Rekha – tell us a bit about yourself
I’m a 4th year associate with quite a broad practice. Since qualification, I’ve worked on a variety of matters across a number of industries and sectors, including financial services and securities, energy and infrastructure, and data protection and cybersecurity, which have involved multiple jurisdictions and varying clients.
I have a real interest in environmental protection and so am working with the firm to further develop our ESG litigation practice. Given the real shift in global sentiment towards recognising and taking action to combat climate change across both private and public sectors, it’s no secret that companies, funds and governments are preparing to face a tidal wave of litigation in this area.
I think this represents a real opportunity for Pallas to help drive positive change in this space. Particularly in light of the emerging cynicism and politicism of certain players in the market, I really believe helping to craft solutions is increasingly important.
I’m also working with Fiona (Partner) to develop our low carbon and sustainable business operations policies.
Tell us more about your experience – what are you working on currently?
I’m working on a few different matters. One that has been of particular interest is the Mozambique tuna bond scandal which gets a lot of publicity, particularly because it adds to the slate of scandals that have emerged relating to Credit Suisse and its failure to implement proper corporate governance and risk controls.
The “scandal” arises from nearly USD 2 billion worth of loans that Credit Suisse arranged, issued to and subsequently syndicated on behalf of the Republic of Mozambique between 2012 and 2016.
The loans were issued to three special purpose vehicles (“SPVs”) incorporated and beneficially owned by the Republic of Mozambique and were said to be aimed at funding contracts entered into between the SPVs and a Lebanon/UAE based shipbuilder, Privinvest, for the supply of equipment for various maritime security projects and a tuna fishery.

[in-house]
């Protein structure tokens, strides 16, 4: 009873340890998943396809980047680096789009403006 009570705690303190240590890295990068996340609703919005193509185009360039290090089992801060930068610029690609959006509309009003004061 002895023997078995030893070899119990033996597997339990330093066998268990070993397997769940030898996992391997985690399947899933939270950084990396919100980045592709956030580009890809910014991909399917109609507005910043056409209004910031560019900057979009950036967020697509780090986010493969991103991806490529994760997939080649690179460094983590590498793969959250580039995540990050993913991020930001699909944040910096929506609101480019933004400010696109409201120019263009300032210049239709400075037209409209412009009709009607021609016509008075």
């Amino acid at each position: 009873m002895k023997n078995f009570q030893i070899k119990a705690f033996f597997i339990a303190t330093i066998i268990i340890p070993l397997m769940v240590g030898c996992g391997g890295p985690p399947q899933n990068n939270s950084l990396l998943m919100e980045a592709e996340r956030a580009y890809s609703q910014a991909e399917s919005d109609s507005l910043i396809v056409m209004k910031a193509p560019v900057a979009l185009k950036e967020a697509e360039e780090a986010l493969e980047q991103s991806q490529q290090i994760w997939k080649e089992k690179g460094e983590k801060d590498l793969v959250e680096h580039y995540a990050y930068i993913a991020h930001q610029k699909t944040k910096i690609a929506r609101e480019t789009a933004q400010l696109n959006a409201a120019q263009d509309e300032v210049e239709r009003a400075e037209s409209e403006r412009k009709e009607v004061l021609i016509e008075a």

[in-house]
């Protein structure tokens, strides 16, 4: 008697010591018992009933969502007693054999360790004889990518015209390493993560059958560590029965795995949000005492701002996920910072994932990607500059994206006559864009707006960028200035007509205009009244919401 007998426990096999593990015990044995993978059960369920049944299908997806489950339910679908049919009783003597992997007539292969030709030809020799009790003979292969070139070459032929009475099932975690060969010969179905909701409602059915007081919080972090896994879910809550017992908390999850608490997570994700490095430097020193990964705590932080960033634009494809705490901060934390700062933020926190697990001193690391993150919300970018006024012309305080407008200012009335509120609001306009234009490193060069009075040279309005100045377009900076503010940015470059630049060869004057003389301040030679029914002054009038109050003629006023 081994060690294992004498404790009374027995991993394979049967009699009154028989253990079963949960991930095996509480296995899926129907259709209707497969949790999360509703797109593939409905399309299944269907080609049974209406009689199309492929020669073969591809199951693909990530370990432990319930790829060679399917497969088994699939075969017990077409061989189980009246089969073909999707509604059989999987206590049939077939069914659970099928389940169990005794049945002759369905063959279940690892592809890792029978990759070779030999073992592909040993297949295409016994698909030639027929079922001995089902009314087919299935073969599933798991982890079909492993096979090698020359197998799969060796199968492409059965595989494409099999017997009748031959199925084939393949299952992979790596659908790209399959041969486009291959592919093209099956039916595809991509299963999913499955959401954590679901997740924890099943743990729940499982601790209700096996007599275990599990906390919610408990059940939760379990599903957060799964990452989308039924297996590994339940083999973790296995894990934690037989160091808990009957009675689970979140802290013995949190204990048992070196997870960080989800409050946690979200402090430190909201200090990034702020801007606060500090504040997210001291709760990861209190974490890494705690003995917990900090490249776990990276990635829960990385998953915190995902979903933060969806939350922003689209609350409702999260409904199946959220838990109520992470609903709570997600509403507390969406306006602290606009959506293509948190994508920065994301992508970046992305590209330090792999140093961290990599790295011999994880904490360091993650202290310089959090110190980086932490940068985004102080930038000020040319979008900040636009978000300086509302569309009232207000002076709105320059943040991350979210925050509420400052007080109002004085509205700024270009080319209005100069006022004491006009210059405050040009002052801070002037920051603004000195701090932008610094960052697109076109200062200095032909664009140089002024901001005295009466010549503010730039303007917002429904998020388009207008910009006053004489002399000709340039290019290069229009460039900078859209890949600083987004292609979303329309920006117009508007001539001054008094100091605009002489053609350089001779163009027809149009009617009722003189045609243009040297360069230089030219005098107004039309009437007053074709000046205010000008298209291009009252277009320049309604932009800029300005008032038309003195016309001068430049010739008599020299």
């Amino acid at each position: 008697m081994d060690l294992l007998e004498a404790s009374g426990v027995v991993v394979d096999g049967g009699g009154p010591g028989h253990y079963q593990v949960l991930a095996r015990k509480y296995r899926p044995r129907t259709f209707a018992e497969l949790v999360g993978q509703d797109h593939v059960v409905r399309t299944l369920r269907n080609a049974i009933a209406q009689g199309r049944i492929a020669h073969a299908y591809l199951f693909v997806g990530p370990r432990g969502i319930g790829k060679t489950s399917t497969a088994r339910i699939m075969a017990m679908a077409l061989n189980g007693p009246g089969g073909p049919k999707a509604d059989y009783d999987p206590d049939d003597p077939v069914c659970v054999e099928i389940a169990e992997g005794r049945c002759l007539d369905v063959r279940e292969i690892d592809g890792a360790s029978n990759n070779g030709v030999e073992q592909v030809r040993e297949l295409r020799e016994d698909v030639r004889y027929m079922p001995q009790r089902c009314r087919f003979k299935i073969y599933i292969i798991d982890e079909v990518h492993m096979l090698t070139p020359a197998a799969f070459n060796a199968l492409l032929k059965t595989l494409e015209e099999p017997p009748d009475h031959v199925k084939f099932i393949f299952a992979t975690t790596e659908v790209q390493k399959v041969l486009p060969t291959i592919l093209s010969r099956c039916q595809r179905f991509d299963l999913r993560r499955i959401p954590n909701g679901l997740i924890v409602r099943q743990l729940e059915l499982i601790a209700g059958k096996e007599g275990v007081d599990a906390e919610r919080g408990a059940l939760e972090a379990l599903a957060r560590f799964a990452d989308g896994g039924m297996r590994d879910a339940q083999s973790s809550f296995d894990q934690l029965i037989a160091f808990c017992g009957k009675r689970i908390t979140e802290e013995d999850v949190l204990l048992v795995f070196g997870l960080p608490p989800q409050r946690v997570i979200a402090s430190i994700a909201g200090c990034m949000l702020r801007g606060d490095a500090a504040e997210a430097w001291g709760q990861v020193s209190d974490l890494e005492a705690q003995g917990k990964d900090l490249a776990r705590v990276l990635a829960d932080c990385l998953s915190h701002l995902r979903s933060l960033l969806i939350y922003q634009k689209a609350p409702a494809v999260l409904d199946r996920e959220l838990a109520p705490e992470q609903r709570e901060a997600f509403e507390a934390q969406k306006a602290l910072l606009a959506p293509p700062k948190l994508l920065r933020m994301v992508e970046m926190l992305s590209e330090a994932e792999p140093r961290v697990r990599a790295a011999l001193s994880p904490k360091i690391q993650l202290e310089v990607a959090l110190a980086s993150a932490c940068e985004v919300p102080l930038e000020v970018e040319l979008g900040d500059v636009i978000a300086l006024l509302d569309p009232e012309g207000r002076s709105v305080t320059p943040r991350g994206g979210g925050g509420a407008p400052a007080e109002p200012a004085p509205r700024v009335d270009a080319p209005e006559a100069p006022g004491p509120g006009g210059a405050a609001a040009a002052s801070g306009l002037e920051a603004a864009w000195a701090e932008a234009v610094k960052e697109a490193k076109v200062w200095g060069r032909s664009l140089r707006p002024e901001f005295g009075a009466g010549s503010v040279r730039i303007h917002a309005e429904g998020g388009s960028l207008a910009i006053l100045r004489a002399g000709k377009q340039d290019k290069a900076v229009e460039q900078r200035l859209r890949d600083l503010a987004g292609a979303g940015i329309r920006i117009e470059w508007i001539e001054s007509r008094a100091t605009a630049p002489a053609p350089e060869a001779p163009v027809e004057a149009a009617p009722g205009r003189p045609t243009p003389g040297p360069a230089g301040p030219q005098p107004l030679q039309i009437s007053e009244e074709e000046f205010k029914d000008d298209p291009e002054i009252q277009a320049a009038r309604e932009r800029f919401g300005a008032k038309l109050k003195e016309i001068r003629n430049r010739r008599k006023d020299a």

It was then revealed that a number of individuals involved in negotiating the debt facilities, including Credit Suisse investment bankers and former Mozambican government officials, received significant “kick-back payments” to push the debts through, that the debts had been concealed from the IMF, and that they may also not have followed proper Mozambican law procedures.
A number of different cases are currently before the Commercial Court that broadly relate to the same factual issues and so are being case managed together with ours. We represent investment funds that purchased interests in the debt on the secondary market.
Are these the types of matters you enjoy?
Absolutely – I really enjoy these types of thorny factual and legal issues. Law is always at its most interesting when the issues you’re dealing with are complicated.
What else do you like about the law?
The relative plasticity of the law has always been intriguing to me. The practice of law is about the interpretation of language – which is fascinating. There is a creativity to litigation which I often think is underappreciated outside the disputes sphere (though I am aware that I’m biased!).
I also like the optimism of legal practice. As Paul Steinberg said: ‘If you want to change the world, change the rules’.